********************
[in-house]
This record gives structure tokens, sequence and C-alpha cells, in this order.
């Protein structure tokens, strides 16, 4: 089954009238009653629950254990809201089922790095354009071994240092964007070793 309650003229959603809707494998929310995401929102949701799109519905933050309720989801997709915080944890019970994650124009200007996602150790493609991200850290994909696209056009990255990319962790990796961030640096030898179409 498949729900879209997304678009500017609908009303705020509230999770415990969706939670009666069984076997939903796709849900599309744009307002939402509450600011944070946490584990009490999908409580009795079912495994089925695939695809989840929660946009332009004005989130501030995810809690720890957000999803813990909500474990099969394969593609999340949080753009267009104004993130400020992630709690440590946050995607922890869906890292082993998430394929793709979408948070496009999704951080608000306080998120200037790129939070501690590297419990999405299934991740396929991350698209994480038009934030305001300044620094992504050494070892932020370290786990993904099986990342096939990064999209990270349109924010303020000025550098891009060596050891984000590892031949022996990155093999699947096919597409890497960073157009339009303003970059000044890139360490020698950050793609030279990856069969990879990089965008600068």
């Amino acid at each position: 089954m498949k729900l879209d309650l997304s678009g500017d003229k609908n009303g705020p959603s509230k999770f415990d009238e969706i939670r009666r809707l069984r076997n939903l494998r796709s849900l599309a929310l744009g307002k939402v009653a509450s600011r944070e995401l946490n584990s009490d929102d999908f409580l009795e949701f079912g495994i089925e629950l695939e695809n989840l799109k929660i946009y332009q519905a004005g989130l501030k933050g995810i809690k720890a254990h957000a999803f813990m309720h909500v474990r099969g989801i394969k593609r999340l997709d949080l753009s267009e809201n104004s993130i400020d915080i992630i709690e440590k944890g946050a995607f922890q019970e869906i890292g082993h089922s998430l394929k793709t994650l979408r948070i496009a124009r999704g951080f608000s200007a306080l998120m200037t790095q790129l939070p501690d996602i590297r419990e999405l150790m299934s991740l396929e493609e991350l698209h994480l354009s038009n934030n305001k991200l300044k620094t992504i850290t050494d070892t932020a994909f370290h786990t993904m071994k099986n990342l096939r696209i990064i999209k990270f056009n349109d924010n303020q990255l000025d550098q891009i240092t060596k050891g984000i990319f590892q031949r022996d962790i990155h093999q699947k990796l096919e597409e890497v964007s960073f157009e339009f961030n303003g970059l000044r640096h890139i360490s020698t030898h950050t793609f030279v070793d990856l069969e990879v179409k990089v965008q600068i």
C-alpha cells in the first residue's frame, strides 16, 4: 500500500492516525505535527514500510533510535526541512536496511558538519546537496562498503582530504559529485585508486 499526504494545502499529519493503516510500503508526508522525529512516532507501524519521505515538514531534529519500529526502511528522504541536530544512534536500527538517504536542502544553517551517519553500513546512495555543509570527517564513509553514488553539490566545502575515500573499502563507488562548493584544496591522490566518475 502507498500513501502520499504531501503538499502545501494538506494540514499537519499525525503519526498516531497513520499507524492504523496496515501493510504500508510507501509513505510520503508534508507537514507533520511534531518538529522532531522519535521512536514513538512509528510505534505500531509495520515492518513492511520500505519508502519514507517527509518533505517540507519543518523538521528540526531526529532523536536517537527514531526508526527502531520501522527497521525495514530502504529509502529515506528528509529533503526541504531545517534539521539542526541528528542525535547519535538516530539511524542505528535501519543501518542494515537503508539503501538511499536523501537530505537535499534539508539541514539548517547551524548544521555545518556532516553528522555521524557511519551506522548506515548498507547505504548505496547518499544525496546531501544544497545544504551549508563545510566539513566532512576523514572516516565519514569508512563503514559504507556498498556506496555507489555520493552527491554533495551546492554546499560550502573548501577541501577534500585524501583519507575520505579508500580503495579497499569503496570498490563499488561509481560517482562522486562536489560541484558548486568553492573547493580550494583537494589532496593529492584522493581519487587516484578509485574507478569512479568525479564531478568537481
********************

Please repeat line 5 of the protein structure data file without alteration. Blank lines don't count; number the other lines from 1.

C-alpha cells in the first residue's frame, strides 16, 4: 500500500492516525505535527514500510533510535526541512536496511558538519546537496562498503582530504559529485585508486 499526504494545502499529519493503516510500503508526508522525529512516532507501524519521505515538514531534529519500529526502511528522504541536530544512534536500527538517504536542502544553517551517519553500513546512495555543509570527517564513509553514488553539490566545502575515500573499502563507488562548493584544496591522490566518475 502507498500513501502520499504531501503538499502545501494538506494540514499537519499525525503519526498516531497513520499507524492504523496496515501493510504500508510507501509513505510520503508534508507537514507533520511534531518538529522532531522519535521512536514513538512509528510505534505500531509495520515492518513492511520500505519508502519514507517527509518533505517540507519543518523538521528540526531526529532523536536517537527514531526508526527502531520501522527497521525495514530502504529509502529515506528528509529533503526541504531545517534539521539542526541528528542525535547519535538516530539511524542505528535501519543501518542494515537503508539503501538511499536523501537530505537535499534539508539541514539548517547551524548544521555545518556532516553528522555521524557511519551506522548506515548498507547505504548505496547518499544525496546531501544544497545544504551549508563545510566539513566532512576523514572516516565519514569508512563503514559504507556498498556506496555507489555520493552527491554533495551546492554546499560550502573548501577541501577534500585524501583519507575520505579508500580503495579497499569503496570498490563499488561509481560517482562522486562536489560541484558548486568553492573547493580550494583537494589532496593529492584522493581519487587516484578509485574507478569512479568525479564531478568537481